Delayed Postconditioning in the Mouse Heart In Vivo
Background—Reperfusion during acute myocardial infarction remains the best treatment for reducing infarct size. Postconditioning, applied at the onset of reperfusion, reduces myocardial infarction both in animals and humans. The objective of this study was to identify the time delay to apply postconditioning at reperfusion, allowing preservation of cardioprotection in the mouse myocardium. This is a major issue in the management of acute myocardial infarction patients.
Methods and Results—Mice were subjected to 40 minutes of ischemia and 60 minutes of reperfusion (IR60′). Postconditioning protocols corresponding to repetitive ischemia (3 cycles of 1 minute of ischemia and 1 minute of reperfusion) were applied during early reperfusion at various time durations (Δt) after reopening of the coronary artery (Δt=10 seconds, 1, 5, 10, 15, 20, 30, and 45 minutes; PostCΔt). Infarct size/area at risk was reduced by 71% in PostCΔ1 compared with IR60′ mice (P=5×10−6). There was a linear correlation (r2=0.91) between infarct size and Δt, indicating that the cardioprotective effect of delayed postconditioning was progressively attenuated when Δt time increased. The protective effect of PostCΔ1 and PostCΔ15 was still effective when the duration of reperfusion was prolonged to 24 hours (IR24 hours; PostCΔ1 and PostCΔ15 versus IR24 hours, P=0.001). Similar results were obtained for internucleosomal DNA fragmentation and lactate dehydrogenase release.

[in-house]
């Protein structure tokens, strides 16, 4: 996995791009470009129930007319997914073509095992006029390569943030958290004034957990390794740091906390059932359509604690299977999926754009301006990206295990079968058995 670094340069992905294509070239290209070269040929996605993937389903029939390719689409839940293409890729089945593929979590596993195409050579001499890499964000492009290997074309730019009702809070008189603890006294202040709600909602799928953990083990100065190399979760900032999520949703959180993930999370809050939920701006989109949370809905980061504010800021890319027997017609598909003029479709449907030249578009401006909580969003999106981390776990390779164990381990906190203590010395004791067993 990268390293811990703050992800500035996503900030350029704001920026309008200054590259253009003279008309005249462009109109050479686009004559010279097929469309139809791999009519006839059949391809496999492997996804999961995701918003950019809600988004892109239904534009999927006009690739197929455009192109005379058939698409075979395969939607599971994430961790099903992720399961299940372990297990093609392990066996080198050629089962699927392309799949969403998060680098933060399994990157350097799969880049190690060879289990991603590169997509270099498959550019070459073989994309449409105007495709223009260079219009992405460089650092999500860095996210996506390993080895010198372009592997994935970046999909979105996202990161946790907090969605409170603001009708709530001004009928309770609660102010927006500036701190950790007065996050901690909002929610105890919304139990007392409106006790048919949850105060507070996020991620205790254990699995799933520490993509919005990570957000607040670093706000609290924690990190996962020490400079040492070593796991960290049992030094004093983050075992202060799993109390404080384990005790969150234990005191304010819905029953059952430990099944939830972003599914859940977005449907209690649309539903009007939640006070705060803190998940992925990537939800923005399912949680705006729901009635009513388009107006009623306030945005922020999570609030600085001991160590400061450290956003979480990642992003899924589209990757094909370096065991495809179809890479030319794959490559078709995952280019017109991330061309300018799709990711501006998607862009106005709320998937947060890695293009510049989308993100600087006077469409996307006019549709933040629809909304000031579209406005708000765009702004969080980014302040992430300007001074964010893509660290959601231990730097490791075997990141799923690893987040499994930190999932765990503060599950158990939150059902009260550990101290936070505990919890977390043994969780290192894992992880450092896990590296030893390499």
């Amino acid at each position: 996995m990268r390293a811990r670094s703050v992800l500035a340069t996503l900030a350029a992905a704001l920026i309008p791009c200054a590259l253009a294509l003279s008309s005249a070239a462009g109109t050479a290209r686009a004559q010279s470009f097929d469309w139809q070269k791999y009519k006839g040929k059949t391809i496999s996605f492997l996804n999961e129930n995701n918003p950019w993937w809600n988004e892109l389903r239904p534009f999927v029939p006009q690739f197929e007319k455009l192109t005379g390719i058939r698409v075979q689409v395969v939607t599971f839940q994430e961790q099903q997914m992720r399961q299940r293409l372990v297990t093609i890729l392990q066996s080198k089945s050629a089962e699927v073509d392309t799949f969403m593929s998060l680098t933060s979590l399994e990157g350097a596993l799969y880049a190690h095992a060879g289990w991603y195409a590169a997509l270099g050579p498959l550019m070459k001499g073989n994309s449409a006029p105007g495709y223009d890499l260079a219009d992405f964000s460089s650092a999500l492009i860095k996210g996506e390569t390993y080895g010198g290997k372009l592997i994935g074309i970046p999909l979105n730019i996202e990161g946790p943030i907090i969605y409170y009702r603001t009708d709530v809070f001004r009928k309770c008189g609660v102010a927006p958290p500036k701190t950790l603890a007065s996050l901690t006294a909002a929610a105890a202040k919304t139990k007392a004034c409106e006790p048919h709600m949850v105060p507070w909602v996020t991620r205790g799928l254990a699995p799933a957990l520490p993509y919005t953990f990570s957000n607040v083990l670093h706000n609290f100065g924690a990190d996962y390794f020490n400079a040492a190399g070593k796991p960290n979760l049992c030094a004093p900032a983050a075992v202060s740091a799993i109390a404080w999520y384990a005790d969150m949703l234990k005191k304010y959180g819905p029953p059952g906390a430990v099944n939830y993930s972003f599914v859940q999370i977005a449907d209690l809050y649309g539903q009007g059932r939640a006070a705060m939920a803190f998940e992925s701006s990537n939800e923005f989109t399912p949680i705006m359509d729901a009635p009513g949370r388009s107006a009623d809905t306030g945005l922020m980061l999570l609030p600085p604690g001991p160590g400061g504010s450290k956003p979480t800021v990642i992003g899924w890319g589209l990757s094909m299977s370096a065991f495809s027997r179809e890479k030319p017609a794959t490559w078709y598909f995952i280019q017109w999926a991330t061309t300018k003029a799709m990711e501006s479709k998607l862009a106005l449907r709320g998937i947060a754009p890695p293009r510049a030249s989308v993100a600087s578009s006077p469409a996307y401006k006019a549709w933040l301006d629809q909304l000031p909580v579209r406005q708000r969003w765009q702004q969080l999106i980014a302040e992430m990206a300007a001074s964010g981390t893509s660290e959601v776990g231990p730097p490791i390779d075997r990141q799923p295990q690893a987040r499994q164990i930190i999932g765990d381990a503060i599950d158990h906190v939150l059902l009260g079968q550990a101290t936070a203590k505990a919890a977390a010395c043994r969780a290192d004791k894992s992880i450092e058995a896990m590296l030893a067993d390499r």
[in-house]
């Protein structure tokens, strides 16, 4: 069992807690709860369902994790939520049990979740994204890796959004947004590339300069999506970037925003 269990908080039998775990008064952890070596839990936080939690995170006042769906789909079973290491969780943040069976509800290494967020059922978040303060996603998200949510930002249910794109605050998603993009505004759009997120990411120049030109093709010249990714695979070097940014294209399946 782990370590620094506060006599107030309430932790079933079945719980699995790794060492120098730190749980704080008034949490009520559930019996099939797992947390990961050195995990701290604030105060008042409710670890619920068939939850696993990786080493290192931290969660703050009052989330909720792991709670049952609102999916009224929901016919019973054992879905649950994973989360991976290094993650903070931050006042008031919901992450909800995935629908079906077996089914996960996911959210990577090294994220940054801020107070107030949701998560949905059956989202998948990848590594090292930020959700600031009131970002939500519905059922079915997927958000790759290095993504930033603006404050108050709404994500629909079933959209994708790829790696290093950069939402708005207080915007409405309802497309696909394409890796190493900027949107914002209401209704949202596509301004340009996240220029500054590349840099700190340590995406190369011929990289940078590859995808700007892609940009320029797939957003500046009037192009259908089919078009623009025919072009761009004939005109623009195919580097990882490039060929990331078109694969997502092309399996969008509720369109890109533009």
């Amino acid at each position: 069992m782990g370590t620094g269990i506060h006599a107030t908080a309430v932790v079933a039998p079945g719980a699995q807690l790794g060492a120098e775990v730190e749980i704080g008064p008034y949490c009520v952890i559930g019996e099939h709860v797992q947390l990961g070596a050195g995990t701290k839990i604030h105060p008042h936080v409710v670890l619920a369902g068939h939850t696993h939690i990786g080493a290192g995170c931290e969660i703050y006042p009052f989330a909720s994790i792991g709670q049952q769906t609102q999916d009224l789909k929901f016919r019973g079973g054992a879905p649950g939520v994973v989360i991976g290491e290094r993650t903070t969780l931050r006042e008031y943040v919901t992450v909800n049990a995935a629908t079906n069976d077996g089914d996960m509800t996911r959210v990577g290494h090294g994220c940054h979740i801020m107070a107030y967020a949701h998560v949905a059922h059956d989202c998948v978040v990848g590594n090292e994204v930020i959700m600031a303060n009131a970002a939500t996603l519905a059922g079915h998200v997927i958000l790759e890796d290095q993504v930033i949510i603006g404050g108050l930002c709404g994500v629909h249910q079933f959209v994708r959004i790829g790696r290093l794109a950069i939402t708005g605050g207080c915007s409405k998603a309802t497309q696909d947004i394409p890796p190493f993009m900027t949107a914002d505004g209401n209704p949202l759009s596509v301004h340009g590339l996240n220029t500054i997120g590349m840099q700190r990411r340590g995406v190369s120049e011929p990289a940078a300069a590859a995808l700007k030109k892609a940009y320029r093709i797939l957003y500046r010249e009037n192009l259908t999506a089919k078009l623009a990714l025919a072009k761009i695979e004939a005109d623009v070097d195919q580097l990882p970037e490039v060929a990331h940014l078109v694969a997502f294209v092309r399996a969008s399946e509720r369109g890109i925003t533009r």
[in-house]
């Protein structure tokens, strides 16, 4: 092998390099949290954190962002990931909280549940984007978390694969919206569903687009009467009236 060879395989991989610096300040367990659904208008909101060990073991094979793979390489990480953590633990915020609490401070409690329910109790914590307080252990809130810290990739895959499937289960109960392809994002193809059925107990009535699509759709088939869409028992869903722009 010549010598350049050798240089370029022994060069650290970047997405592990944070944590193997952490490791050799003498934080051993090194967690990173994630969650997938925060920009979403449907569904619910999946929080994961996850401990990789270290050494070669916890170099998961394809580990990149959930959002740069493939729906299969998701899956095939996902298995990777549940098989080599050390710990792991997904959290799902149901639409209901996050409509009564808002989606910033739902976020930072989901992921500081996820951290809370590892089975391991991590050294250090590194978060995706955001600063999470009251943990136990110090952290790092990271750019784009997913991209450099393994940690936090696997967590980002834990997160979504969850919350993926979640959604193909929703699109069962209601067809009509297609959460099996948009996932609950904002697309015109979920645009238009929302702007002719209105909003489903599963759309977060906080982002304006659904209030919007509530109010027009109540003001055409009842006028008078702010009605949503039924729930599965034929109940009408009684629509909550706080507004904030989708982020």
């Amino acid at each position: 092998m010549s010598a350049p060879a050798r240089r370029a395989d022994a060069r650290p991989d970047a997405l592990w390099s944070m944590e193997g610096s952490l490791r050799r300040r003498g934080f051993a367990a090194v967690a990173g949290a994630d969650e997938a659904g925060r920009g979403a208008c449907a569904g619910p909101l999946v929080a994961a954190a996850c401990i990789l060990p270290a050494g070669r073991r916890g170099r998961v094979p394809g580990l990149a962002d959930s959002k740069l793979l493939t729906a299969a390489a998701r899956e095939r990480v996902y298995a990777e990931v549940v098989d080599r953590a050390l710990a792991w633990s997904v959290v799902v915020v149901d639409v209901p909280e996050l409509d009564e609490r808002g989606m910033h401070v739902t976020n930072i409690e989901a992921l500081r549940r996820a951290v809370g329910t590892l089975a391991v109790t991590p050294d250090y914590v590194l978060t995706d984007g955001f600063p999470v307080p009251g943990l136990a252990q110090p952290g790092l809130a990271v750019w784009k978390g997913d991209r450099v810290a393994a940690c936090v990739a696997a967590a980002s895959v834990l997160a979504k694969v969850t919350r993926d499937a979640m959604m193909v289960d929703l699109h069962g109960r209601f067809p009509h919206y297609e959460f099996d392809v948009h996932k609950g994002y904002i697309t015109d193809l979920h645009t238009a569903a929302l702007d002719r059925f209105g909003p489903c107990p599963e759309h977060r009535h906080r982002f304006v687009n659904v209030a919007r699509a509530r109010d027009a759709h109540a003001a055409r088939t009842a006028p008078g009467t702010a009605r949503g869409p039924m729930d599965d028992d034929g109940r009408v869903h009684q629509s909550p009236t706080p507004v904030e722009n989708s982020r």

Conclusions—This study in our in vivo mouse model of myocardial IR shows for the first time that delaying the intervention of postconditioning to 30 minutes does not abrogate the cardioprotective effect of postconditioning. This finding provides evidence that the time window of protection afforded by postconditioning may be larger than initially reported.
- Received April 28, 2010.
- Accepted July 11, 2011.
- © 2011 American Heart Association, Inc.